Inside and Out: An Unpopular View?
by Steve Harrison
I love my grass. I hesitate saying that. Of course, I mean the green stuff that surrounds my home and was part of the California dream for decades. Since learning of the draconian cuts imposed by an undeniable drought, I have been fretting over little else than the future and untimely death of my landscape.
I love my grass and my roses and the rest of my yard that probably wasn’t a smart choice when we laid out the landscape’s future 20 years ago. I don’t consider myself a tree-hugger; but each time we have had to cut one down, I’ve mourned its loss. The big wind of a couple of months ago took our oak, nursed from an acorn, that provided a wonderful green camouflage of the neighbors to our north.
During the pandemic, our yard was a sanctuary, and a calming view, allowing us to believe that everything would be okay. Cucamonga Peak, Baldy, the view of pepper trees, sycamores, and yuccas reminded us that this, too, shall pass and nature’s bounty would still be here — and hopefully I would be, too.
When we bought this house 20 years ago, it was only a plot of dirt, once owned by Pomona College, and a developer’s idea drawn on a sheet of paper. The slopes were a worry from the beginning. What to plant? How stable and safe from erosion? How would we pay for maintenance? I tried to see if there was a way to deed some of the area back to the city; but why would they want it when they have someone willing to pay its maintenance? The slopes have continued to be a source of some fretting over the time we have been here: yearly letters from the county about weed abatement, concern over dead spots, weeds, the snakes, squirrels, and rabbits that look at our yard as a giant salad bar. And, of course, there have been summer water bills that each year would have once bought a Volkswagen bug.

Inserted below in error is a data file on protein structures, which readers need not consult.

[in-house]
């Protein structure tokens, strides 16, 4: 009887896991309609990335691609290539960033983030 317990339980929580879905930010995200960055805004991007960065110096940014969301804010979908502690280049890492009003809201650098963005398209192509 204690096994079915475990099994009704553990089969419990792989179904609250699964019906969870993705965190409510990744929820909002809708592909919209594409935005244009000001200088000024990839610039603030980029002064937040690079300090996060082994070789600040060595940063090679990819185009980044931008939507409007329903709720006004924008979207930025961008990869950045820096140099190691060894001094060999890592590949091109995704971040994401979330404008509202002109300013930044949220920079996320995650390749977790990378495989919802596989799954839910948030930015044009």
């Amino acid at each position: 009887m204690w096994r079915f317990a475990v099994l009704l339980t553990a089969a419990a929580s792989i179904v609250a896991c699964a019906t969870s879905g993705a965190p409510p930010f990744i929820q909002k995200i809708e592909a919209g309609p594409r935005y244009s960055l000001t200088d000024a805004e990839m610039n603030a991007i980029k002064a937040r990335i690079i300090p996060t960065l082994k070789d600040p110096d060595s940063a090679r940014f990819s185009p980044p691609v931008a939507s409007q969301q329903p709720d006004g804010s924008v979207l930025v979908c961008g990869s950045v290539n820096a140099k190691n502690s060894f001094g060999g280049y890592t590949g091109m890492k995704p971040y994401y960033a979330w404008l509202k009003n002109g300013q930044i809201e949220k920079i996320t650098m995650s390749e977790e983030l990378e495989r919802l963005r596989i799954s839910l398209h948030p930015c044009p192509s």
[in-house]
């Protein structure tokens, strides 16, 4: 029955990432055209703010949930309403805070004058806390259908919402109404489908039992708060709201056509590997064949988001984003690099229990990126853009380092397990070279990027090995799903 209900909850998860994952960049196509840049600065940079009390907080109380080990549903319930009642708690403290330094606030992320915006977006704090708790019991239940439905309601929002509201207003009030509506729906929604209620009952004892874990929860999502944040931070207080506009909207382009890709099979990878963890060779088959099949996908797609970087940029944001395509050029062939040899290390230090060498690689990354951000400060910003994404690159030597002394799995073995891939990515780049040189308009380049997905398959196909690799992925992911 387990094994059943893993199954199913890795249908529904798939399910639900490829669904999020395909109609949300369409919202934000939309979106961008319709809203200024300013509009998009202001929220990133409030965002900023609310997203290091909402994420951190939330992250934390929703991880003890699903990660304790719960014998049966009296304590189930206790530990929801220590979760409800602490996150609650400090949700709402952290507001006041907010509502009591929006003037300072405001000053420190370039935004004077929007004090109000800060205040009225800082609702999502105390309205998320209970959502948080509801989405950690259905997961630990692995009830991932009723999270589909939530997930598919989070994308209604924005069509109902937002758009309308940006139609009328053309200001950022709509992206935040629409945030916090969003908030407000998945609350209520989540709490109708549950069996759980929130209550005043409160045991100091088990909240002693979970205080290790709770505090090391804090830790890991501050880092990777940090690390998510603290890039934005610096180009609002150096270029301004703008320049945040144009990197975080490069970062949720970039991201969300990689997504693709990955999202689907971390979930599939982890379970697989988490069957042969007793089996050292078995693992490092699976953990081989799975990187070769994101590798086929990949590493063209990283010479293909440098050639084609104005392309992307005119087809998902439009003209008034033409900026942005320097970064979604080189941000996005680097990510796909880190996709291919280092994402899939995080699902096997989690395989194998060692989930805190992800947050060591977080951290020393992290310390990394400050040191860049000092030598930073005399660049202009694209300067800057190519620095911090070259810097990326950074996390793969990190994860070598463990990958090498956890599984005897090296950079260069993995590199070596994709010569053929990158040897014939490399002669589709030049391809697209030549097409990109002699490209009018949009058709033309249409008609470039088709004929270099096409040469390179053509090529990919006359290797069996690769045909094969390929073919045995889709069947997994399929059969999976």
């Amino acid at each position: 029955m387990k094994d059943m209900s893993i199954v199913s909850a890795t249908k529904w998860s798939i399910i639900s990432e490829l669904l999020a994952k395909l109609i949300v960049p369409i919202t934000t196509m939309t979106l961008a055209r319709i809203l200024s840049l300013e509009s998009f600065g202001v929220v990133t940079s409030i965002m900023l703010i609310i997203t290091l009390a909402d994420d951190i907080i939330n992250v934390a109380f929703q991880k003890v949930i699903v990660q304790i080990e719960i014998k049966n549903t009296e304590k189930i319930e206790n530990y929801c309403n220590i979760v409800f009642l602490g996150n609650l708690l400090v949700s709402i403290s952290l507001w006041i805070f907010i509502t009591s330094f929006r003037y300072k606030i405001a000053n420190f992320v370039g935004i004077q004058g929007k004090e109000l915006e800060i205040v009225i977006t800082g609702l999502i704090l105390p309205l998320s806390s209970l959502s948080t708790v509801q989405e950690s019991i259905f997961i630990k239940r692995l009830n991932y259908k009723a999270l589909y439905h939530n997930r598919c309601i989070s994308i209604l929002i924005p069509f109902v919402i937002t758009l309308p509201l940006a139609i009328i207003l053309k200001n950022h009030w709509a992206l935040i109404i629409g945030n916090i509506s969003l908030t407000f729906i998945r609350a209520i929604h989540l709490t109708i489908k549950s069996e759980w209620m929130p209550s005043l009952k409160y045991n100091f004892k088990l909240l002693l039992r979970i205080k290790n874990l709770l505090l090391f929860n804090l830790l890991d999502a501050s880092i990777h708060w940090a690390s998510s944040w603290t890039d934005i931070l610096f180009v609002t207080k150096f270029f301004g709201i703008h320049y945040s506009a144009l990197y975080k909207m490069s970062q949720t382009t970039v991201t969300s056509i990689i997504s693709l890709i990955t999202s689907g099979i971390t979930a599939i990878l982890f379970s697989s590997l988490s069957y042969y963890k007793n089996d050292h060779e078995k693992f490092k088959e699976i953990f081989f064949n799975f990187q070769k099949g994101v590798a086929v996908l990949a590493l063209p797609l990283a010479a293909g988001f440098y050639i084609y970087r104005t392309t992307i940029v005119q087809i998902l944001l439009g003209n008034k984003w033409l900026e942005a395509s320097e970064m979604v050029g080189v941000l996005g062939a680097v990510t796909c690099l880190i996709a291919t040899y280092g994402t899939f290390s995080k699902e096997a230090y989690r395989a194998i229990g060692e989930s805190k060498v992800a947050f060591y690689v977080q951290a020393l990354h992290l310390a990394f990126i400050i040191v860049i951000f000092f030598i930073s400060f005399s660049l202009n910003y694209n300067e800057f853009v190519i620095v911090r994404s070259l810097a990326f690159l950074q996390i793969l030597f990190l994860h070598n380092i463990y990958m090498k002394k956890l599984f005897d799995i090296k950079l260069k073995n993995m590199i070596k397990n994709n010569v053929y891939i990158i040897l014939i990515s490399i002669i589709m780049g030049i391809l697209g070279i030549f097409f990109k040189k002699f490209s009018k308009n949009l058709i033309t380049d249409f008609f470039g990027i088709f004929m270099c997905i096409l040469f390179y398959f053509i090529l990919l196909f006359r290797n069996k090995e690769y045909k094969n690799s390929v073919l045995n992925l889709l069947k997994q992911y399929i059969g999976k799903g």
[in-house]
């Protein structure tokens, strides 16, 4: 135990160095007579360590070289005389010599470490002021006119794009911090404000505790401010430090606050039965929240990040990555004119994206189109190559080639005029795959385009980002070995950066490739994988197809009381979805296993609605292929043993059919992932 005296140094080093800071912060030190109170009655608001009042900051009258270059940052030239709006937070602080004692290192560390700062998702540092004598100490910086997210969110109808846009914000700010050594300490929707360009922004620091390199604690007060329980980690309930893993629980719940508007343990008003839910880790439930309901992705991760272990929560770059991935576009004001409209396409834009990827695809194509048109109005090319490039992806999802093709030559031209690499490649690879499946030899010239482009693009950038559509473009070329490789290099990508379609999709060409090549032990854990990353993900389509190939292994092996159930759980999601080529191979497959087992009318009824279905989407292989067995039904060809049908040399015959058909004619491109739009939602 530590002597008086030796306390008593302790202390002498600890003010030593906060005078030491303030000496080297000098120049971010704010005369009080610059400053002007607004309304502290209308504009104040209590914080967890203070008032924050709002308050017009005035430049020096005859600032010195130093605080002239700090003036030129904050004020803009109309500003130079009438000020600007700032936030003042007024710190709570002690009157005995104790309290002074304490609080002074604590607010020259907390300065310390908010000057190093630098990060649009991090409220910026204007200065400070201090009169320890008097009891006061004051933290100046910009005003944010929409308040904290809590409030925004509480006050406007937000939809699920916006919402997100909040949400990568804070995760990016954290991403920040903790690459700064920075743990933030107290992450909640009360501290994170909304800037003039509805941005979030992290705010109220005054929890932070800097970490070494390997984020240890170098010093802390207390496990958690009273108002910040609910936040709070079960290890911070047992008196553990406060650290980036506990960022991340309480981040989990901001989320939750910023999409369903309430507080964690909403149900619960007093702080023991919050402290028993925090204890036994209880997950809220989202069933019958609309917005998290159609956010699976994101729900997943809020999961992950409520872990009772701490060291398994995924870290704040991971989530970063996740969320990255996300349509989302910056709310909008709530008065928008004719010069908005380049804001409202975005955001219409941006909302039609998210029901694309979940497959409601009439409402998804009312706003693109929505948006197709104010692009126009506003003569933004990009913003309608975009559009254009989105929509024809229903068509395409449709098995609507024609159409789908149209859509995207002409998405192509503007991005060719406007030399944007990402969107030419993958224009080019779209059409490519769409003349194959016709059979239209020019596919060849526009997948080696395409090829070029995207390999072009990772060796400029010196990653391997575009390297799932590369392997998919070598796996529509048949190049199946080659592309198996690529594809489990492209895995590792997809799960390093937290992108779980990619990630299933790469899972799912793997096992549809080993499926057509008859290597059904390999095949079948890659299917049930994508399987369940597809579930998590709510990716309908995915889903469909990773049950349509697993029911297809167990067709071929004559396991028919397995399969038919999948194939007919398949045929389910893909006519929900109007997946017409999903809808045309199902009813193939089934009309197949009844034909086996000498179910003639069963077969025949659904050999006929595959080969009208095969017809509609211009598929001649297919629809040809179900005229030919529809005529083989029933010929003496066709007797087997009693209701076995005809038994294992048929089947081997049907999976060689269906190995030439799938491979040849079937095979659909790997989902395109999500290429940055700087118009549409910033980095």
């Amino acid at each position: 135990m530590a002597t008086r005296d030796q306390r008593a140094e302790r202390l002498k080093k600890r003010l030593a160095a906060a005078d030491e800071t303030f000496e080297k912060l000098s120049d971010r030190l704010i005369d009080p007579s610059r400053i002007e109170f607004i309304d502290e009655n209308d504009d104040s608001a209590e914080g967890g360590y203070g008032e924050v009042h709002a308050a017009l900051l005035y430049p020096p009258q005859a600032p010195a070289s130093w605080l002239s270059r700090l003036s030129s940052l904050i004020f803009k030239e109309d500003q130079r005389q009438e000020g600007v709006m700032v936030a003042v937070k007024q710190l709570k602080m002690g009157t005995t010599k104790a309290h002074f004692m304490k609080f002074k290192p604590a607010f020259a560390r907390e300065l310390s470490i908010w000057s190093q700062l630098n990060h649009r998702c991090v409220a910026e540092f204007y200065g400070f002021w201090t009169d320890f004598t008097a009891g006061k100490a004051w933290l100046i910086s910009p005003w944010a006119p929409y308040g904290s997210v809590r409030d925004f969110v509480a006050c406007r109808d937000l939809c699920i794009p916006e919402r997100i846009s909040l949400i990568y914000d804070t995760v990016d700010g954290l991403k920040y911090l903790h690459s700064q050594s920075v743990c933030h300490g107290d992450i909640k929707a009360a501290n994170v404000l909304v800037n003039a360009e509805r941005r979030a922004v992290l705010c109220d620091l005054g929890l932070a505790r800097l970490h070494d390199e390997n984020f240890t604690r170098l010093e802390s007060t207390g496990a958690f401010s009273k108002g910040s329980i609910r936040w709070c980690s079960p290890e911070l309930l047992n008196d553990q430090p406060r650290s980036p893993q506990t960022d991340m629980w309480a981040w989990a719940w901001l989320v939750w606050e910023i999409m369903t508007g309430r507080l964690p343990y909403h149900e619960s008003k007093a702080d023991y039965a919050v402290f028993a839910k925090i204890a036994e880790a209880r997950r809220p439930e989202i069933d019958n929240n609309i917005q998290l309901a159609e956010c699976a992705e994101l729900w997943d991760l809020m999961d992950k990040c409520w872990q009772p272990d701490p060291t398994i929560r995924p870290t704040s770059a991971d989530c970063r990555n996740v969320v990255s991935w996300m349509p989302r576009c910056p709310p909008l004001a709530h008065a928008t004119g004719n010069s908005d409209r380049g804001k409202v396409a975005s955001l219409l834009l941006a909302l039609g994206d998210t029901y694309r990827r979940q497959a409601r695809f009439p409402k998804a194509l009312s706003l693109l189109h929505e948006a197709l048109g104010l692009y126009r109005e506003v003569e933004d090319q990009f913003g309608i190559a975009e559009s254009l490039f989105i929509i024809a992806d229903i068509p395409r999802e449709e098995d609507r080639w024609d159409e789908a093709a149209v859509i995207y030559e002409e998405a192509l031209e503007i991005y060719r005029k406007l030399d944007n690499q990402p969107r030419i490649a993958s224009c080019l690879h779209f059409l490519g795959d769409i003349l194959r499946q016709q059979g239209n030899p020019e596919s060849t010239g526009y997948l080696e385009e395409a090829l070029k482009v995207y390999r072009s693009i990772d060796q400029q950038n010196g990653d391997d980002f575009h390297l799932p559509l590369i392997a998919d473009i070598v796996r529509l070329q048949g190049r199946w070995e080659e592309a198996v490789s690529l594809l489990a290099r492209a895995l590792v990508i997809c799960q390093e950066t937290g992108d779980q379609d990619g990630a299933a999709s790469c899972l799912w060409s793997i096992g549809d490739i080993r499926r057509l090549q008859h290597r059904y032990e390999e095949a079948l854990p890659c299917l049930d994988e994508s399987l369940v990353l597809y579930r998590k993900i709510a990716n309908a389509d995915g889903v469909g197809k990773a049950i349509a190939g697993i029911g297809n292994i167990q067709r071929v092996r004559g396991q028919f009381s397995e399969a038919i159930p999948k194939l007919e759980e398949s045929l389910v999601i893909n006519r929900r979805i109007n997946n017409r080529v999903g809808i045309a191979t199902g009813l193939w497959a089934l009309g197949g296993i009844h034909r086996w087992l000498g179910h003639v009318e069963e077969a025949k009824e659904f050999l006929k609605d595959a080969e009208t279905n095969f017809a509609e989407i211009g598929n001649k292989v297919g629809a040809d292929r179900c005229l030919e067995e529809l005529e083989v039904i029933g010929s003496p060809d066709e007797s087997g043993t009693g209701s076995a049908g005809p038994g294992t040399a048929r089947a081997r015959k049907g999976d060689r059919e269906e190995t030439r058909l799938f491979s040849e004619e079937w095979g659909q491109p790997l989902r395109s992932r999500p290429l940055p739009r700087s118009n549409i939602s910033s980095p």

I feel guilty complaining. I know there is a drought. I know we all have to conserve. But there lies the rub. Eight minutes per station per week is not going to keep much alive. It certainly isn’t going to allow a new planting plan enough sustenance to get established. My worry is now on overdrive. So being a good citizen, I surely have no choice but to give up my grass. I will resist mightily letting the slopes and flower beds wither. What about wildfire’s threat or decreased property values? As go Claraboya, Padua, and Stone Canyon Preserve, so goes everyone’s equity.
I know there are things we can do. Giving up the grass will be the easiest. Water-wise plant choices another. But watching what we have created and nurtured die is not going to be easy. I’m not sure I can do it. And though I’m a good liberal, one of the things I value in our democracy is everyone being treated equally. So, when I hear that there won’t be restrictions on other Southern California cities also built in a desert, my blood boils. I feel selfish. I know my roses and grass won’t provide much solace if I go to my faucet for a refreshing glass of water, and there will be nary a drop to drink. Still, it’s hard to live through a paradigm shift. A lawn, a pool, a single-family home; trees providing a shady canopy for summer lemonade stands, all seem like a promise, part of the American and California dream that now seem about to evaporate like running in sprinklers. I may need the other kind of grass to cope.